There's a word.
Might be the word of the year.
If these are unprecedented times (and it's hard to argue they are not), is this a blip on the radar? And when the coast is clear, do things go back to the way they were in February?
Or will some aspects not return to normal (or at least not right away)?
I'm asking "What do you think has changed (and might be the new normal)?"
Here are a few things that have changed:
When people are around each other (at the grocery story, at the gas station, at Home Depot), they seem reluctant to even make eye contact. And they may nod, but there is very little connection.
At the same time, social media indicates a heightened loneliness and longing for connection, for community.
Uncertainty about the future seems to have increased. At least in the U.S., the confidence that exuded from many about the economy, low unemployment, and opportunity seems to have reversed in less than a month!
Attendance in many churches seems to be increasing. Online attendance, a little challenging to measure, seems to be growing.
What happens when the pandemic ends?
Do things return to normal? Or will certain aspects become the new normal?
For example, when social distancing and sheltering-in-place are no longer recommendations or requirements, will people automatically resume shaking hands with strangers and hugging friends?
When coronavirus hospitalizations dwindle and deaths become unusual, will returning to public places (restaurants, bars, concerts, sports arenas and stadiums, beaches and churches) be automatic?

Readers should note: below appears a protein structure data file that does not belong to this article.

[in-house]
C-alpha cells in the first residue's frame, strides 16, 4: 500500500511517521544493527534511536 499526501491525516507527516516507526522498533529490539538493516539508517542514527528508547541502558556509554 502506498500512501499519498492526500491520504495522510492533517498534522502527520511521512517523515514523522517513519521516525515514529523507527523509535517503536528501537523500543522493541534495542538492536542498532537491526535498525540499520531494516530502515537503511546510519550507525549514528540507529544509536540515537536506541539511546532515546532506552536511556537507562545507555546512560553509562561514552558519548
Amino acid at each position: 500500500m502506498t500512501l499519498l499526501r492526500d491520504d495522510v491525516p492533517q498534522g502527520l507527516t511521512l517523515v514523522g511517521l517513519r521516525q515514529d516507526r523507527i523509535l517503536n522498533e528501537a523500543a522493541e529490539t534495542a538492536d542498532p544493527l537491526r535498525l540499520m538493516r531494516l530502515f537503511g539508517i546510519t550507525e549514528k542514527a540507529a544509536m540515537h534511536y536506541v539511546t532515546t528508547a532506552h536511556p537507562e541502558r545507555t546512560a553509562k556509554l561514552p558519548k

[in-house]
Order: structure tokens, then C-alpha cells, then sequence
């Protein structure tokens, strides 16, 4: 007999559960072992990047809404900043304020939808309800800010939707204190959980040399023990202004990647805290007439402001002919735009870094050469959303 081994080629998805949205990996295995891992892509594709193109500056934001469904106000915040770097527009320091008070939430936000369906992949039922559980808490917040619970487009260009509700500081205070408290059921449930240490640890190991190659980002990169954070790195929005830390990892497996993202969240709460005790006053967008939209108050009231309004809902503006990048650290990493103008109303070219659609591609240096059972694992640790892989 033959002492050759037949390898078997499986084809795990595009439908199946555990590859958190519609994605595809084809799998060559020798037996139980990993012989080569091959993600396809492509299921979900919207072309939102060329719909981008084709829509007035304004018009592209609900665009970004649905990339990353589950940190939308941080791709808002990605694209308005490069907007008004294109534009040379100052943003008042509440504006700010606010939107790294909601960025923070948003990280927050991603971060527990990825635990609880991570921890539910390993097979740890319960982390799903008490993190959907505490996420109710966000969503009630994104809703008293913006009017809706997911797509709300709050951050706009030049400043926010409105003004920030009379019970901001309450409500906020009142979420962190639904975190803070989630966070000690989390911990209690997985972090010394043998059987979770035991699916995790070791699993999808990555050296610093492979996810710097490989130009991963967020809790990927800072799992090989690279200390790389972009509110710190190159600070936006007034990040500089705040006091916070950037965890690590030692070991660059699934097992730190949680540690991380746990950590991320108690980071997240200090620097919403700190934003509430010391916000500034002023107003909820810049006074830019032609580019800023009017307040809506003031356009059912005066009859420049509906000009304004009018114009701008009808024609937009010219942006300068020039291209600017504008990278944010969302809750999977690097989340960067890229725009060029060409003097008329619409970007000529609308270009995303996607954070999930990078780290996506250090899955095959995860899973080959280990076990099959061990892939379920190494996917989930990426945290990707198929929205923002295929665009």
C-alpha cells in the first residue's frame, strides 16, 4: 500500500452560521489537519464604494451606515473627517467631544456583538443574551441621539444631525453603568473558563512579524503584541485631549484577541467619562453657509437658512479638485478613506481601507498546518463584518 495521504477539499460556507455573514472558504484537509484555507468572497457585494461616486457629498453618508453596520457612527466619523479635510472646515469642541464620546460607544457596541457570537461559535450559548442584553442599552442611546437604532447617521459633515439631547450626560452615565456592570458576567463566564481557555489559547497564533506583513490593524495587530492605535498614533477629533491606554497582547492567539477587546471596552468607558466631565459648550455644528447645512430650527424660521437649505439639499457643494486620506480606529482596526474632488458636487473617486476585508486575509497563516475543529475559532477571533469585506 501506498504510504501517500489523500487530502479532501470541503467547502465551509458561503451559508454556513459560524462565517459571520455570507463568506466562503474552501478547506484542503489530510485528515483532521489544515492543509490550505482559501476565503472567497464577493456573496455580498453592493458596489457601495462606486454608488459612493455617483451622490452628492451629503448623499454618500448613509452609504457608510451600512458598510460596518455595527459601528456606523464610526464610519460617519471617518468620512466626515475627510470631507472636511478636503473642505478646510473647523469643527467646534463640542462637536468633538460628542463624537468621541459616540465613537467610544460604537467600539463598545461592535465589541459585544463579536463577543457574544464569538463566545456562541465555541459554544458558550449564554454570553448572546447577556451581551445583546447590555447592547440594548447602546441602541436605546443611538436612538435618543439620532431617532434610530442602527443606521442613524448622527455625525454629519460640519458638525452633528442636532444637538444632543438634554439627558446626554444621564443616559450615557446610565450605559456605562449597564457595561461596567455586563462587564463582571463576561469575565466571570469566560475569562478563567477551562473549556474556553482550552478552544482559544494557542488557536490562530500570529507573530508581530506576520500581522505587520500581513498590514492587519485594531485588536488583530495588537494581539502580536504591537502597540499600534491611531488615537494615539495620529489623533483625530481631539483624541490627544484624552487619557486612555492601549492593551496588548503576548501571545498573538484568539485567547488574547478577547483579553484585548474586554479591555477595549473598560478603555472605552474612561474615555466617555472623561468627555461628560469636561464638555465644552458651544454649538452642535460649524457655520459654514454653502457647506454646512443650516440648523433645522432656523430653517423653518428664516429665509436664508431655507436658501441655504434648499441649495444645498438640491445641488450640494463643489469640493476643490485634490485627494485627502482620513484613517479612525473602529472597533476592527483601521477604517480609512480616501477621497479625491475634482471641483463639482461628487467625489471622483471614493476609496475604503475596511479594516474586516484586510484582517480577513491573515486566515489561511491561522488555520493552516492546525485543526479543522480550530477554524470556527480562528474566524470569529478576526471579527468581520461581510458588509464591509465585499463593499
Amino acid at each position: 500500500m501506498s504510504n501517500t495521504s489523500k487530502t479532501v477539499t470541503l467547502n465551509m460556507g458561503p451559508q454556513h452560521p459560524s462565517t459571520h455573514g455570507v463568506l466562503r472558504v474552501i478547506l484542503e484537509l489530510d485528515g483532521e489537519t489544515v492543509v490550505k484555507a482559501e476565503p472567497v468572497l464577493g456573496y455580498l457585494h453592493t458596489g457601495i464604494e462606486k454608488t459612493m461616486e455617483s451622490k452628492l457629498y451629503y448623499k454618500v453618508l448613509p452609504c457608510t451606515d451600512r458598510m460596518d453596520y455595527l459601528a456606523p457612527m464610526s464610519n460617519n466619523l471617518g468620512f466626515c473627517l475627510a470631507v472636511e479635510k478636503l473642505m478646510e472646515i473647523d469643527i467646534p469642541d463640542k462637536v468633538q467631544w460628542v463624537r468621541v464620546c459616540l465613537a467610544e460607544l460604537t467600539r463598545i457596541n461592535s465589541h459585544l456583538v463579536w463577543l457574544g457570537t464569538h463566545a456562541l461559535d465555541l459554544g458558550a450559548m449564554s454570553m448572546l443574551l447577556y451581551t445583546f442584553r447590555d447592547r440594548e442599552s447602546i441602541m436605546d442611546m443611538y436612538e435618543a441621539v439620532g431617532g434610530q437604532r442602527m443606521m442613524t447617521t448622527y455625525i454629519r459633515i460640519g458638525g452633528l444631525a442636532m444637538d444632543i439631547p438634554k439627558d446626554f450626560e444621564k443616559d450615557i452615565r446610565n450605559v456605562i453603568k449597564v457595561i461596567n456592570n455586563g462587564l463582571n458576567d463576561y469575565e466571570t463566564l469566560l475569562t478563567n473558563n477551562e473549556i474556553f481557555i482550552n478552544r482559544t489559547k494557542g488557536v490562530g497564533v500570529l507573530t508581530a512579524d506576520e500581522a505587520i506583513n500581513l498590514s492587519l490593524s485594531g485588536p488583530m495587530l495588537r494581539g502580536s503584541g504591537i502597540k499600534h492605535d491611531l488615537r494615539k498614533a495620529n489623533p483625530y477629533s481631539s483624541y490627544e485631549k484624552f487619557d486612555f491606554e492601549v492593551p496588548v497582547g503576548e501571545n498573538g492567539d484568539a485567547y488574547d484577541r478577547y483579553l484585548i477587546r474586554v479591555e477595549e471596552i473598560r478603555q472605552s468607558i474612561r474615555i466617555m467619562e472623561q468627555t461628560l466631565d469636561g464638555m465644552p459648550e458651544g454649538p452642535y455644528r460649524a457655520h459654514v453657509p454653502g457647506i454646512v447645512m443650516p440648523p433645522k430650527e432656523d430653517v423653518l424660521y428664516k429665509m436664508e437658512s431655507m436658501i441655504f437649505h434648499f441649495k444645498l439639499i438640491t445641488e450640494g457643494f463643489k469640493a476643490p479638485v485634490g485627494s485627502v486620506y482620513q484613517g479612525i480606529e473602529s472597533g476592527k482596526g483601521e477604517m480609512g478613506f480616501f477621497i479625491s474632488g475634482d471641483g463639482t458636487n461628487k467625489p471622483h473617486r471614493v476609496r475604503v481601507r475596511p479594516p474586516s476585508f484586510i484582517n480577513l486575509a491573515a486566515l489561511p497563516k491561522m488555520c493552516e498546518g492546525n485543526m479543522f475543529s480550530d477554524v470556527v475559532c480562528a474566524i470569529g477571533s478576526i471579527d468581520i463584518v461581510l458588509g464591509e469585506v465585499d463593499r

Will employment numbers return to normal? Will there be a V recovery or a U recovery?
The new normal for connection and community:
Let's just say, there are a lot more questions today than answers.
One thing I think I can say for sure, social distancing and sheltering-in-place have heightened the longing to belong.
And belonging is something that can be made readily available.
The method of connection might be altered, at least temporarily. But our responsibility and opportunity is to never stop offering community to those who desperately seek it.
Social distancing and sheltering-in-place have heightened the longing to belong. And belonging is something that can be made readily available. The method of connection might be altered, at least temporarily. But our responsibility and… Click To Tweet